Bioengineering a TF that can confer desirable traits such as increased drought tolerance (Villalobos et al., 2004) or increased biomass (Lim et al., 2018) into C3 A. thaliana will be crucial as a proof of concept for the CAM abiotic stress-responsive TF-based approach to increase abiotic stress tolerance in C3 plants. Fortunately, genetic resources (i.e., genome and transcriptome sequences) for CAM plants are now available for Agave (Abraham et al., 2016), Kalanchoe spp. (Yang et al., 2017), pineapple (Ming et al., 2015, 2016; Wai et al., 2017), and M. crystallinum (Chiang et al., 2016). Although genetic resources for CAM plants are becoming readily available, the underlying regulatory basis of CAM is still not completely understood. Many TFs of unknown function have been identified during recent genome and transcriptome sequencing efforts; thus, there are now many opportunities to analyze the functions of TFs involved in water-deficit-stress response or CAM function and to exploit the potential of bioengineering using CAM plant TFs to improve abiotic stress tolerance in crop plants. Indeed, candidate CAM TFs involved in C3 to CAM transition in obligate CAM species of Agave (Heyduk et al., 2018; Huang et al., 2018; Yin et al., 2018), Kanlanchoe (Moseley et al., 2018), and Manfreda (Heyduk et al., 2018), and weak CAM species of Polianthes and Beschorneria (Heyduk et al., 2018), or the induction of CAM in Tralinum triangulare (Brilhaus et al., 2016) have been identified. Not surprisingly, a number of these candidate TFs are involved in the ABA stress responsive pathway (Heyduk et al., 2018; Yin et al., 2018). More importantly though, many of these candidate TFs are involved in the rewiring of the phase shift from C3 to CAM transition in the evolution of CAM photosynthesis (Heyduk et al., 2018; Moseley et al., 2018; Yin et al., 2018). Although it would be interesting to attempt to reprogram a C3 plant such that it becomes CAM performing, we are not suggesting to shift gene expression patterns of CAM pathway genes that might be present in extant C3 plants, or to regulate the engineered CAM pathway in C3 plants (Yang et al., 2015; Fernie, 2016; Heyduk et al., 2018; Yin et al., 2018), but rather identify and exploit the TFs involved in abiotic stress responses from obligate and inducible CAM plants to modulate the expression of appropriate genes in C3 plants to improve their abiotic stress tolerance.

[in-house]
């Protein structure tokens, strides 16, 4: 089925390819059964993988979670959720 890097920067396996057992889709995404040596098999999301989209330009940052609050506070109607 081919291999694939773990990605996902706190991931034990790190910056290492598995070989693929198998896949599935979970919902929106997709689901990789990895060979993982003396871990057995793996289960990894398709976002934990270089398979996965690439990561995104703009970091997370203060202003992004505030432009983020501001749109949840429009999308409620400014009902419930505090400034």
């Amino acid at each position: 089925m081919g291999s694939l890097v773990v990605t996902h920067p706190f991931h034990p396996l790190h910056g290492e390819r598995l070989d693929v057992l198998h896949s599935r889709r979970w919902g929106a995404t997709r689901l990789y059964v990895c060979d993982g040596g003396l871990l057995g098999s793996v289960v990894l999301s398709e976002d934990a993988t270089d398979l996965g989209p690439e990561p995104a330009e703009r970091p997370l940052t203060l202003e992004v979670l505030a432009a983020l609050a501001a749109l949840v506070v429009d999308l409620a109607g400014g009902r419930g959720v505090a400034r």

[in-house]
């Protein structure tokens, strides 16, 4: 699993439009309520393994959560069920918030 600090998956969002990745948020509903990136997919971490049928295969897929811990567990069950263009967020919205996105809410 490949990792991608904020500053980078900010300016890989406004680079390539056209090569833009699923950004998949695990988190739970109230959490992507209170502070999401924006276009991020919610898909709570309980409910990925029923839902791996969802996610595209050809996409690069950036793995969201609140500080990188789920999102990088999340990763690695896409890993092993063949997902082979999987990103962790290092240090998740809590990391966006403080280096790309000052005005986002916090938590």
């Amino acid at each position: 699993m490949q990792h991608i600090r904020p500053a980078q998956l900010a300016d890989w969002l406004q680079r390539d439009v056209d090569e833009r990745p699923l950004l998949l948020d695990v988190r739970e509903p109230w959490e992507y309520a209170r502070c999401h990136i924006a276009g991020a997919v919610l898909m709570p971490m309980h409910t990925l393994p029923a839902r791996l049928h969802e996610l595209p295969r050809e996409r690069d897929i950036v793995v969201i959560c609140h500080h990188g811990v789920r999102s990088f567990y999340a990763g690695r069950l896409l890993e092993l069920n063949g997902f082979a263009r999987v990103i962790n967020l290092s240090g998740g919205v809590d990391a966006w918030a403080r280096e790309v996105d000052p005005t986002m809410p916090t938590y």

Eight most abundant candidate TFs under water-deficit stress diel and zeitgeber time have been identified that might regulate the CAM state, water-deficit stress response, or both in M. crystallinum (Garcia et al., 2014; Cushman, unpubl. data; Table 1). Mesembryanthemum crystallinum switches from C3 to CAM when salt or water-deficit stressed (Cushman, 2001; Cushman and Borland, 2002; Taybi and Cushman, 2002). Kalanchoe fedtschenkoi orthologs of these top candidate TFs were also highly expressed during CAM induction in older leaf pairs of K. fedtschenkoi plants (Garcia et al., 2014; Cushman, unpubl. data). It is known that young leaves are C3 performing, whereas mature leaves are CAM performing in K. fedtschenkoi (Cushman, 2001). These TFs share a base mean expression level of >100 FPKM and at least two-fold induction during a transition from C3 to CAM or imposition of water-deficit stress in K. fedtschenkoi and M. crystallinum, respectively (Garcia et al., 2014; Cushman, unpubl. data). These candidate CAM TFs also belong to the families of TFs reported to be involved in abiotic stress responses (Rabara et al., 2014; Joshi et al., 2016; Roy, 2016; Wang et al., 2016). Orthologs of these candidate CAM TFs in A. thaliana also have several reported functions in plant development and abiotic stress tolerance (Zheng et al., 2009; Zhang et al., 2011; Yang et al., 2012; Chen et al., 2014; Swain et al., 2017; Zanetti et al., 2017). Intriguingly, recent functional characterization of two putative CAM regulators of water-deficit stress response or CAM activation via overexpression in A. thaliana strongly suggest that CAM TFs have high potential to increase tolerance to drought and other abiotic stresses in C3 plants.

TABLE 1
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Table 1. List of the top eight candidate transcription factors (TFs) from the inducible CAM plant Mesembryanthemum crystallinum and top eight candidate TFs from the obligate CAM plant Kalanchoe fedtschenkoi hypothesized to regulate the CAM state or water-deficit stress responses in CAM plants and their corresponding orthologs in Arabidopsis thaliana.